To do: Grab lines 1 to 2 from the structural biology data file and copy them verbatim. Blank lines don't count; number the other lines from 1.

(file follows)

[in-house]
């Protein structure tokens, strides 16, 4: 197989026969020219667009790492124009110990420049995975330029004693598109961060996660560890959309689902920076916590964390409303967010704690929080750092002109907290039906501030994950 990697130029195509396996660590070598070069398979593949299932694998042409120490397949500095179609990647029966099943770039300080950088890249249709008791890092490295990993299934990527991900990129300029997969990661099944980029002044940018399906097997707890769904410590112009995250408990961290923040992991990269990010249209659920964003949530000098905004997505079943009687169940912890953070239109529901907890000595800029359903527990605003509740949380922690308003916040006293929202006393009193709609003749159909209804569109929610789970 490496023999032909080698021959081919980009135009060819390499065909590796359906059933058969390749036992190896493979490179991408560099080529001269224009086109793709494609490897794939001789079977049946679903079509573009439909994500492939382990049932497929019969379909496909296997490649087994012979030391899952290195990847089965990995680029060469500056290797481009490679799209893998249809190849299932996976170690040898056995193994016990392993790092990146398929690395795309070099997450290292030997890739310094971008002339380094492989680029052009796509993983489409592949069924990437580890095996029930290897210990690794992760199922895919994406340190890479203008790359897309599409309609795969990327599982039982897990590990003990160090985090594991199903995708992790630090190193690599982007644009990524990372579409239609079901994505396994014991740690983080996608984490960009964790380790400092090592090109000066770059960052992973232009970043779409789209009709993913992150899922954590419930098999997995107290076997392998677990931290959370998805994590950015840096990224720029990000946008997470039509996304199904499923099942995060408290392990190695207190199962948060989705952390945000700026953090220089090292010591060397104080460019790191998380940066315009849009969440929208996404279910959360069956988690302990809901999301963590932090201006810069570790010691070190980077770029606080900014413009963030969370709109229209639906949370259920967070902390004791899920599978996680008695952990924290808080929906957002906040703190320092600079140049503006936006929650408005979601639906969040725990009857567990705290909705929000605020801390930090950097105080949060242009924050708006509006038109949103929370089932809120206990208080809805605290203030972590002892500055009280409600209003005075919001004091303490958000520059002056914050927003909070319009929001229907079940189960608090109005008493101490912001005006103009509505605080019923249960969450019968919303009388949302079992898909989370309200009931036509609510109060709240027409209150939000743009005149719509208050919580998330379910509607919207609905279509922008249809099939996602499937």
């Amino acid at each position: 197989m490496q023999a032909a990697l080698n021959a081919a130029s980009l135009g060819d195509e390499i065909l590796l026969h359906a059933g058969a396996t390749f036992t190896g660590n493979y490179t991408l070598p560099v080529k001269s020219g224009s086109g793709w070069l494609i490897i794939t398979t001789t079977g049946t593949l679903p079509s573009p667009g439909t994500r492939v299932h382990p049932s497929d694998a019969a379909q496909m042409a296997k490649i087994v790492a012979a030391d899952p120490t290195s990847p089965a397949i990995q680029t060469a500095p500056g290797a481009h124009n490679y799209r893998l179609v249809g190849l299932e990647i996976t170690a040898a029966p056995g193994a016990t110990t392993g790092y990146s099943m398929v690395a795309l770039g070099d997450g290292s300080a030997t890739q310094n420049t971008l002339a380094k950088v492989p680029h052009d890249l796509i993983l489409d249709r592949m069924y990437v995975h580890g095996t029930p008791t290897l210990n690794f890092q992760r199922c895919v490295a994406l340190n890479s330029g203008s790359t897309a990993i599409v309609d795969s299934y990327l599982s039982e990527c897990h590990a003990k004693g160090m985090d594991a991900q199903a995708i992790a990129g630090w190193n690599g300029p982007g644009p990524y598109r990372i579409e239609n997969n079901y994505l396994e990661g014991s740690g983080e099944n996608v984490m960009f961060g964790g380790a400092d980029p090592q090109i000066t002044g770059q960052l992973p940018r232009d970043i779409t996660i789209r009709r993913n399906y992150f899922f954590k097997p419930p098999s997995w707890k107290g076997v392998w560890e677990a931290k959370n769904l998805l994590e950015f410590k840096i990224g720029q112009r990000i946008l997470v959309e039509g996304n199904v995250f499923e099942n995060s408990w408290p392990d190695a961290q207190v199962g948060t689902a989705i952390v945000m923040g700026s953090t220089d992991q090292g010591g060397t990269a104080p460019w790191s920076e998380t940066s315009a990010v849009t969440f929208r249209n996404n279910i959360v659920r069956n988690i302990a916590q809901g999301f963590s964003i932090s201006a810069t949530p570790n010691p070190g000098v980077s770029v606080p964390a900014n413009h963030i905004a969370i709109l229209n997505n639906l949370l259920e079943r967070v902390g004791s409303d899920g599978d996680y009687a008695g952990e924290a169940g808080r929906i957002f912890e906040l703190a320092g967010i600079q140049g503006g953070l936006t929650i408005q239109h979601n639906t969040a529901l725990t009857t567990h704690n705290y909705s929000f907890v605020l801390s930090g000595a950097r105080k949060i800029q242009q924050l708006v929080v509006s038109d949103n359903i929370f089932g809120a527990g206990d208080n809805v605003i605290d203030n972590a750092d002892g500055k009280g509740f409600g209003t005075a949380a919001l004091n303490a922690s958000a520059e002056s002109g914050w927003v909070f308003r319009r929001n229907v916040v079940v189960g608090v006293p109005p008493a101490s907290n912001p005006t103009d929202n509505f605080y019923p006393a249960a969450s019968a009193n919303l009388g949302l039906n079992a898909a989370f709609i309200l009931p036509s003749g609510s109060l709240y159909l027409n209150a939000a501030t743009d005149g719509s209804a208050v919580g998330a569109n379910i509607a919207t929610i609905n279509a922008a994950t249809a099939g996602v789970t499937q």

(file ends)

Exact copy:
[in-house]
């Protein structure tokens, strides 16, 4: 197989026969020219667009790492124009110990420049995975330029004693598109961060996660560890959309689902920076916590964390409303967010704690929080750092002109907290039906501030994950 990697130029195509396996660590070598070069398979593949299932694998042409120490397949500095179609990647029966099943770039300080950088890249249709008791890092490295990993299934990527991900990129300029997969990661099944980029002044940018399906097997707890769904410590112009995250408990961290923040992991990269990010249209659920964003949530000098905004997505079943009687169940912890953070239109529901907890000595800029359903527990605003509740949380922690308003916040006293929202006393009193709609003749159909209804569109929610789970 490496023999032909080698021959081919980009135009060819390499065909590796359906059933058969390749036992190896493979490179991408560099080529001269224009086109793709494609490897794939001789079977049946679903079509573009439909994500492939382990049932497929019969379909496909296997490649087994012979030391899952290195990847089965990995680029060469500056290797481009490679799209893998249809190849299932996976170690040898056995193994016990392993790092990146398929690395795309070099997450290292030997890739310094971008002339380094492989680029052009796509993983489409592949069924990437580890095996029930290897210990690794992760199922895919994406340190890479203008790359897309599409309609795969990327599982039982897990590990003990160090985090594991199903995708992790630090190193690599982007644009990524990372579409239609079901994505396994014991740690983080996608984490960009964790380790400092090592090109000066770059960052992973232009970043779409789209009709993913992150899922954590419930098999997995107290076997392998677990931290959370998805994590950015840096990224720029990000946008997470039509996304199904499923099942995060408290392990190695207190199962948060989705952390945000700026953090220089090292010591060397104080460019790191998380940066315009849009969440929208996404279910959360069956988690302990809901999301963590932090201006810069570790010691070190980077770029606080900014413009963030969370709109229209639906949370259920967070902390004791899920599978996680008695952990924290808080929906957002906040703190320092600079140049503006936006929650408005979601639906969040725990009857567990705290909705929000605020801390930090950097105080949060242009924050708006509006038109949103929370089932809120206990208080809805605290203030972590002892500055009280409600209003005075919001004091303490958000520059002056914050927003909070319009929001229907079940189960608090109005008493101490912001005006103009509505605080019923249960969450019968919303009388949302079992898909989370309200009931036509609510109060709240027409209150939000743009005149719509208050919580998330379910509607919207609905279509922008249809099939996602499937």